If you are planning on purchasing a decorative gift for Dutch friends or relatives this holiday season, there is one shopping tip that you must be made aware of: always purchase two identical items.
A single item, even a Ming vase, has almost no chance of being displayed anywhere other than the back of the linen closet. If you want your Christmas gift to be honored with a prime real-estate location like the living room window, you’ll have to shell out for a matching set. Dutch window dressing is like the Noah’s ark of design; window ornaments always come in pairs. It is one of the unspoken, perhaps even unconscious rules of Dutch society that was exposed by the ex-pat blog ‘a touch of Dutch’ (atouchofdutch.blogspot.com). Not even the ex-pat’s bible to life in Holland, The UnDutchables, mentions this peculiar Dutch custom. It is entirely likely that you never noticed this phenomenon before, but now that you are aware of it, I challenge you to walk down any residential street in The Netherlands without spotting at least one window displaying two identical candleholders, urns, potted plants, etc.
Note also that these trinkets are often placed in front of the curtain, and thus clearly put there for your viewing pleasure and not the enjoyment of the residents inside, so don’t feel embarrassed about gawking. If you think the owners aren’t at home, you can even try snapping a quick photograph (won’t the neighbors be jealous then)! Here is a picture demonstrating the ‘two items’ phenomenon taken by Isabella from the ‘a touch of Dutch’ blog: So what is the origin of this peculiar Dutch habit? Why is it so prevalent in the Netherlands but seemingly nowhere else? The cynical explanation is that retailers must typically sell window ornaments with a ‘second item half price’ tagline, which we all know is irresistible to the Dutch consumer. The true explanation more than likely rests with the fact that Dutch society is heavily burdened with the keeping up with the Jones’s mentality. Not in the American sense, where you try to outdo your neighbors with larger more ridiculous looking SUVs and faux Corinthian pillars covering the drain pipes, but in the Dutch sense of trying to make sure your home is not lacking any of the standard accoutrements. It’s about standardizing, not standing out.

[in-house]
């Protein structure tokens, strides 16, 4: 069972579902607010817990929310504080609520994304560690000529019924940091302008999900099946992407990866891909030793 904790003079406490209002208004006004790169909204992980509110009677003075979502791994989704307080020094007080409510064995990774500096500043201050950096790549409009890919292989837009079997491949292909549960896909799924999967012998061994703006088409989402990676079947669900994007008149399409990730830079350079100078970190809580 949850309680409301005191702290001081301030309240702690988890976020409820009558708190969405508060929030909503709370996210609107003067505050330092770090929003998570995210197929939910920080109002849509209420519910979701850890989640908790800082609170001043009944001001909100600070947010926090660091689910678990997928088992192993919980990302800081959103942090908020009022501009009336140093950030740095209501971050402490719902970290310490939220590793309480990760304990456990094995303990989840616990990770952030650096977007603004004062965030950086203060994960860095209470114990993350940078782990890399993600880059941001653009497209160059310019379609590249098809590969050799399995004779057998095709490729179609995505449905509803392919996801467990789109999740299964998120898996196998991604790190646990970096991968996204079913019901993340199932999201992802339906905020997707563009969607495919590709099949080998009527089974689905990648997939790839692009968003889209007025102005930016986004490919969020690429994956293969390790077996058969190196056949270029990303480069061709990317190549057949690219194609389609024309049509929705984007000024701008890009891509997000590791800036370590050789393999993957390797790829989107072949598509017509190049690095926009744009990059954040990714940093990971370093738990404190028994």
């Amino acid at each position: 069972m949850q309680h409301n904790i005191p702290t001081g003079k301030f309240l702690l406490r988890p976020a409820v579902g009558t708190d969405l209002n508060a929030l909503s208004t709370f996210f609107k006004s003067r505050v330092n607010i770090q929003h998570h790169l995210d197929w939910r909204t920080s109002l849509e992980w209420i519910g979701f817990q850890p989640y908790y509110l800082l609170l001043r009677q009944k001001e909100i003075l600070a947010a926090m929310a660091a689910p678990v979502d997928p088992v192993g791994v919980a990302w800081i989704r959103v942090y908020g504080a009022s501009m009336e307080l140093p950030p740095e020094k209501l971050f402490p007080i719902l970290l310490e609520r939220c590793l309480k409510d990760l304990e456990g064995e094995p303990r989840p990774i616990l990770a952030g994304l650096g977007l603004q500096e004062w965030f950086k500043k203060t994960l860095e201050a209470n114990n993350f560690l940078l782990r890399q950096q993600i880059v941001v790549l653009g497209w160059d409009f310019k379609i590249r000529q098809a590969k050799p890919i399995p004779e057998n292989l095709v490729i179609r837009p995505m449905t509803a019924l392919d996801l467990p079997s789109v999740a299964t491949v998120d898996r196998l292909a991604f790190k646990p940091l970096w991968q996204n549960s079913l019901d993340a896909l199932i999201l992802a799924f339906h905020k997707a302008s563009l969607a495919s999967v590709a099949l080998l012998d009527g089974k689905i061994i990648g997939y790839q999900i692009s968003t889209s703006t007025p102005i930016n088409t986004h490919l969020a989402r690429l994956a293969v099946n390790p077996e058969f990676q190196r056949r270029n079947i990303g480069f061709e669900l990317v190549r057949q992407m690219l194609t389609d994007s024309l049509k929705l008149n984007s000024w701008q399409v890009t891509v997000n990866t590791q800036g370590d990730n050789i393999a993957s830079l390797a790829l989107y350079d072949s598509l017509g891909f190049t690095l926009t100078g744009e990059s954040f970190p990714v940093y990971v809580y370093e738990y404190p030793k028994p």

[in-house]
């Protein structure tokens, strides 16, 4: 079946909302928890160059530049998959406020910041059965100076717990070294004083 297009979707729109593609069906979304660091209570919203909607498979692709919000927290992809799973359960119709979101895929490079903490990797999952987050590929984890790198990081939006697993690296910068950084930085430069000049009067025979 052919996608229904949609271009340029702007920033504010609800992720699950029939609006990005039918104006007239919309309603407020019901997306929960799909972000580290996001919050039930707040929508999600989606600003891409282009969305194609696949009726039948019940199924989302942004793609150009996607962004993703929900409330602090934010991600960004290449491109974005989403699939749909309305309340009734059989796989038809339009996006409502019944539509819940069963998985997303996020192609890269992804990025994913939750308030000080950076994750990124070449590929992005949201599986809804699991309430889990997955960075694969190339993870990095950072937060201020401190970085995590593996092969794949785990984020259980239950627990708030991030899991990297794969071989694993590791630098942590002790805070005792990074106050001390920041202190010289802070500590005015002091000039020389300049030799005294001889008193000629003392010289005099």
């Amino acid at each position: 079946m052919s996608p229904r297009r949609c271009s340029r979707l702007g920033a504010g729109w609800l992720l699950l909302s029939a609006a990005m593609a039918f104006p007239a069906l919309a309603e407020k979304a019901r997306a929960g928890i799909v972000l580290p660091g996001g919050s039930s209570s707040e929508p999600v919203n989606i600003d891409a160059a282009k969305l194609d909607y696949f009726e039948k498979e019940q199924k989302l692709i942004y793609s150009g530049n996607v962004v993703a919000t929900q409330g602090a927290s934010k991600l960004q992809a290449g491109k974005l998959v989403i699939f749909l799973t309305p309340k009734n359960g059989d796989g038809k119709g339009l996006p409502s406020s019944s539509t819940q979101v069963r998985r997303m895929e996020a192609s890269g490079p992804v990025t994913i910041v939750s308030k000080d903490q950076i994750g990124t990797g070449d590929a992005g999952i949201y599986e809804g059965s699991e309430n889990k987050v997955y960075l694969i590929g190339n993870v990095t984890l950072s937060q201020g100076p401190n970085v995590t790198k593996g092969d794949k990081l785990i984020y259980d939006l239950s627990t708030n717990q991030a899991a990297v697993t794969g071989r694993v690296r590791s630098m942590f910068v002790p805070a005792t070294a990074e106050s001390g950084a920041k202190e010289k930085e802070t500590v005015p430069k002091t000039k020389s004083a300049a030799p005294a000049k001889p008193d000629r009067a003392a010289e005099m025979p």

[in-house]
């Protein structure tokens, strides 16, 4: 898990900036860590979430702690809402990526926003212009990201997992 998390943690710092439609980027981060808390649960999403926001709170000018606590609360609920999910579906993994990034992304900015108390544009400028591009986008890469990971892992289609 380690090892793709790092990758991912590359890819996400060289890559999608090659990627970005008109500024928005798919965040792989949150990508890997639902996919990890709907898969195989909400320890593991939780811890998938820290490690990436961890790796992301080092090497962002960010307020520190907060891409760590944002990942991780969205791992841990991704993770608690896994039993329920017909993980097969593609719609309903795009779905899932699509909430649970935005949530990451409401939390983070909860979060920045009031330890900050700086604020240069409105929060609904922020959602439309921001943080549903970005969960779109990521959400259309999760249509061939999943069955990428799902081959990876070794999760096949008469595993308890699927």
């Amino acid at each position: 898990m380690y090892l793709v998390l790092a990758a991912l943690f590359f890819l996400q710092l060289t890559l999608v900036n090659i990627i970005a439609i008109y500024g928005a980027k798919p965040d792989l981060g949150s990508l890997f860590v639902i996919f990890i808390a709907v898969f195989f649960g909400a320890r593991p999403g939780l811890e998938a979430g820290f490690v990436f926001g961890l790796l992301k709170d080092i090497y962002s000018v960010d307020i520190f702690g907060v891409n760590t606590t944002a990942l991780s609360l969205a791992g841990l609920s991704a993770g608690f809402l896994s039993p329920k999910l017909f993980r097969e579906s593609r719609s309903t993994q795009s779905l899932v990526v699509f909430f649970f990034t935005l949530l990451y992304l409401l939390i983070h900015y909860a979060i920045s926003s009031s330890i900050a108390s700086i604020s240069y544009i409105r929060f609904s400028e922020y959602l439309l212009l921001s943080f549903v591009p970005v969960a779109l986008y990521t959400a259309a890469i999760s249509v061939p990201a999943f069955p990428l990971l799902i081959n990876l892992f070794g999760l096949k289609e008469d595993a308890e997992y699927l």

So all it took was one household somewhere in a forgotten Dutch village (possibly inhabited by an enterprising window ornament salesman) to first begin displaying two candleholders in their window, and from there, the madness started. Like a viral infection, ‘two identical things in the window’ disease gripped the nation. [nbsp] As a holiday experiment for 2009, we could toy with the Dutch psyche and give three identical gift items to our Dutch friends instead of two. If our experiment works, I give it one year before every window in the country will have shifted from two to three ceramic dolphins, IKEA lamps, etc.
But until that happens, don’t be surprised if – when you unwrap your Christmas presents this year – you find that your Dutch friends have given you an identical pair of imitation ship’s lanterns. No home in Holland would ever be complete with just the one.